When I tell the story of Baddy's first (s)exploit, friends are wont to rile me. "You couldn't have chosen a better rite of passage for yourself--to be initiated into adulthood by the sex-goddess Rekha herself!" What was the point of replying to such taunts?
Baddy had followed Rekha's career right from the Sawan Bhado days.
She used to be plump and ugly then, oodles of baby fat shimmering inside a tight bodice. Besides, she was also dark and plain. I still remember her posters splashed all over the walls of my school--right over the `Stick no Bills' signs--her artless eyes of sixteen smiling with uncontrived glee. A few years, lots of tits, and hits later, she became an established heroine. Far from being stupid or silly, she actually gave very sensible interviews. I liked her best in the mid to late 1970's. Those days I thought of her as a most unaffected person, without hang-ups and and the usual filmi hypocrisies. Her affair with Kiran Kumar was an open secret, pictures of them together splashed all over Stardust.
Then God knows what happened to her suddenly. She transformed herself into a Marilyin Monroe-like figure, mysterious, elusive, and completely contrived. A creature of make up and gloss, a well-crafted image. She became secretive and hid herself behind her extensive collection of designer dark glasses. She shielded herself from the prying press. Overnight, she seemed to have become a classy, high-priestess of some secret and mysterious cult.
Though Rekha, the heartthrob of millions, must have entered the dreams of several of her fans, my friends insist upon the improbability of the Baddy episodes. "What's all this goody and baddy stuff?" they say, "it's too damn unreal, too symmetrical, too pat. How can you be so good and he so bad? It just doesn't sound convincing."
I decided to reply the only way I know how to--by telling a story.
Once upon a time, a group of friends found themselves travelling together from their suburb to the big city for an evening of pleasure. One of them, who was a writer, especially excited the curiosity of the others. Usually, he spent all his time reading or writing. In fact, he had agreed to come with them with utmost reluctance, after hours of persuasion. Even during the train ride, he refused to talk to the others. Instead, he made notes, from time to time, in the margins of book he was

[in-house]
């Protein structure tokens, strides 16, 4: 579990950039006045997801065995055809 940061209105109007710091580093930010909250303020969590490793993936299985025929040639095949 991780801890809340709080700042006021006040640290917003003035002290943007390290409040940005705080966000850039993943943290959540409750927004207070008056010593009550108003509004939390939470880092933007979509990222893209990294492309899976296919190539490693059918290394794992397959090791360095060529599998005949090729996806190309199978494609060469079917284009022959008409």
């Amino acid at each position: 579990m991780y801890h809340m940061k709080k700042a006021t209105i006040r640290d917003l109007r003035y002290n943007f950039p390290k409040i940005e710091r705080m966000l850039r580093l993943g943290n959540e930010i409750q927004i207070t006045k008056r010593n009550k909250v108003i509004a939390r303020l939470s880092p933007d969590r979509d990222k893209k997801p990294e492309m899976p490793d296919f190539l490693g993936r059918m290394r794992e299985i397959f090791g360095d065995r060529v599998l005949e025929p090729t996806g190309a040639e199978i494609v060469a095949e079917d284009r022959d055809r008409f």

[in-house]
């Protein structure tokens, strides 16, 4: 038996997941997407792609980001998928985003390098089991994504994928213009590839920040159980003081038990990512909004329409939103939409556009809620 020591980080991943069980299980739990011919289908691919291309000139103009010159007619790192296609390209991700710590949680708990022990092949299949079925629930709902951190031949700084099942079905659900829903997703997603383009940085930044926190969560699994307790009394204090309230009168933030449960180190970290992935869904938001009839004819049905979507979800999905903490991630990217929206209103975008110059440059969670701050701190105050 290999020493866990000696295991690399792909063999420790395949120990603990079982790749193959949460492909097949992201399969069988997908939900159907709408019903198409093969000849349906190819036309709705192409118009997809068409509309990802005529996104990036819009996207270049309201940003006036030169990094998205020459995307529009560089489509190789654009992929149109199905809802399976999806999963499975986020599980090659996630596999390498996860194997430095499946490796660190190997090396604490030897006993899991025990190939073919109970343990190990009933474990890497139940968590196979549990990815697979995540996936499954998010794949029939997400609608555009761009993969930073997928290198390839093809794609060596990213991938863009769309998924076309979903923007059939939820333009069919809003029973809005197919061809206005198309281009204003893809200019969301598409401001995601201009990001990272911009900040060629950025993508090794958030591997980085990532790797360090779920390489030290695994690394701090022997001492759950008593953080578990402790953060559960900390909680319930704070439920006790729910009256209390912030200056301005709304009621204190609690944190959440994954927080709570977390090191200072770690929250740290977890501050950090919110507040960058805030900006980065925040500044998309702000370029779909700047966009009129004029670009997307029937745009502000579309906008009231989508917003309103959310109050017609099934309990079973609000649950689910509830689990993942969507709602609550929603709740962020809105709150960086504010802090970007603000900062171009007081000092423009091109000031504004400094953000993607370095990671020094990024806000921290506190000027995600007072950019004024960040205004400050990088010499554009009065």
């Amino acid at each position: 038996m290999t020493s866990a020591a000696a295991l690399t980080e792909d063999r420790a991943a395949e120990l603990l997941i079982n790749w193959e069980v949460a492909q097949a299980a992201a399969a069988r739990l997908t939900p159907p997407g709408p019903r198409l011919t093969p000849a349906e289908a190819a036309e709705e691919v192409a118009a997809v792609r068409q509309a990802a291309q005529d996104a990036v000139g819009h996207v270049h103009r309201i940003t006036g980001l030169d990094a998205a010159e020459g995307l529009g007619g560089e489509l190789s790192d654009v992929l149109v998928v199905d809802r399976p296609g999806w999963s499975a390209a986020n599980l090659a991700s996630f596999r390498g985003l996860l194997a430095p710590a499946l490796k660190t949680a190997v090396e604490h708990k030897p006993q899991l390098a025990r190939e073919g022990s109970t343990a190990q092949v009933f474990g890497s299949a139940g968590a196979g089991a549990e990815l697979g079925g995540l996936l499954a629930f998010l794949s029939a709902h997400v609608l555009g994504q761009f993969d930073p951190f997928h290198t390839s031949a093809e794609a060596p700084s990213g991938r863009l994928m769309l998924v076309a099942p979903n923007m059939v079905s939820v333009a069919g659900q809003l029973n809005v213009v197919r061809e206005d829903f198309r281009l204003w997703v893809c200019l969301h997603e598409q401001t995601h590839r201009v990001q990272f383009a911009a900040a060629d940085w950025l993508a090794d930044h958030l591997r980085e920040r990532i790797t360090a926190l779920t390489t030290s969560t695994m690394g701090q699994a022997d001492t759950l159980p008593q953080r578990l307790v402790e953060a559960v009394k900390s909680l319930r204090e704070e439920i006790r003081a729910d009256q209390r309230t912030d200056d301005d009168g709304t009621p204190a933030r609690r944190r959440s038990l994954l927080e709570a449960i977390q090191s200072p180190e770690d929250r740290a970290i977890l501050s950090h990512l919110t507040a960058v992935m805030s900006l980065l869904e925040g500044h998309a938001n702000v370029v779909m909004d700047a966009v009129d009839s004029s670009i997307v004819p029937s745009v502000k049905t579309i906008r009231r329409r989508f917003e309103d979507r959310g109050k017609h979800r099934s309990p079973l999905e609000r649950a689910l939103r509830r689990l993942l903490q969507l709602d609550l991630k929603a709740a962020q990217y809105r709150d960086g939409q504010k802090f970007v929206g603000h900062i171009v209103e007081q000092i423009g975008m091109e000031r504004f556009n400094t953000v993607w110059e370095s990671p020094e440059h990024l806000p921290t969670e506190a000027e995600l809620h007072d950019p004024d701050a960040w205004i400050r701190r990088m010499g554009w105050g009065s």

reading. You wouldn't have been able to find a greater spoilsport.
To draw him out one of his friends offered him a cigarette. He politely refused, saying he didn't smoke.
Then after a while, another passed around his packet of Pan Parag, the scented betel-nut powder. Again, he declined politely.
After a while, a waiter from the pantry car arrived, with a tray of tea. While the others helped themselves, the writer, still glued to his book, waved him away.
He did the same when the coffee-wallah and the cold drinks-wallah came.
Then, to pass the time, his friends began to play cards--for nominal stakes. They invited him to join in, but yet again, he demurred.
On reaching their destination, the men decided first to have a drink. So they entered a bar. But the writer in their midst refused to salute Bacchus.
Then, feeling good, they went to a cabaret. The writer said that he wasn't interested. They had to literally drag him in. In the dim, smoke-filled room, they sat on the edges of their seats, ogling at gyrating bodies of women in various stages of undress. All of them, that is, except the writer, who with a severe frown on his face, sat in a corner, behind a pillar, squinting into his book. Until one of the dancers saw him and went and sat on his lap.
At dinner,the writer continued his abstemious and obstinate patter of behaviour. He stuck to vegetarian food, while the others feasted themselves on tandoori chicken and vindaloo curry.
Later, they wandered into a brothel to pick up one or two women to complete their evening's entertainment.
By now the writer was the only sober person among them. He realized that he had better stick to his friends and make sure they reached home safely. He suggested that he wait outside the brothel, holding on to their extra money, while they went inside for their jollies.
But this suggestion was met by a roar of protest. The writer found his drunken friends dragging him into the house of sin. Finally, he agreed to go with them as long as he was allowed to abstain from sex.
This was too much for the others. They advanced upon him and remonstrated: "You don't drink, you don't smoke, you don't eat any meat, you don't play cards, you don't fornicate...what sort of man are you? You must have some vice, some indulgence else you wouldn't be human."
The writer felt cornered. He looked at his friends and said, "I'll admit that I don't do any of the above things, but I do have a vice."
"What is it?" his friends asked eagerly.
"Well, I tell lies," the writer replied.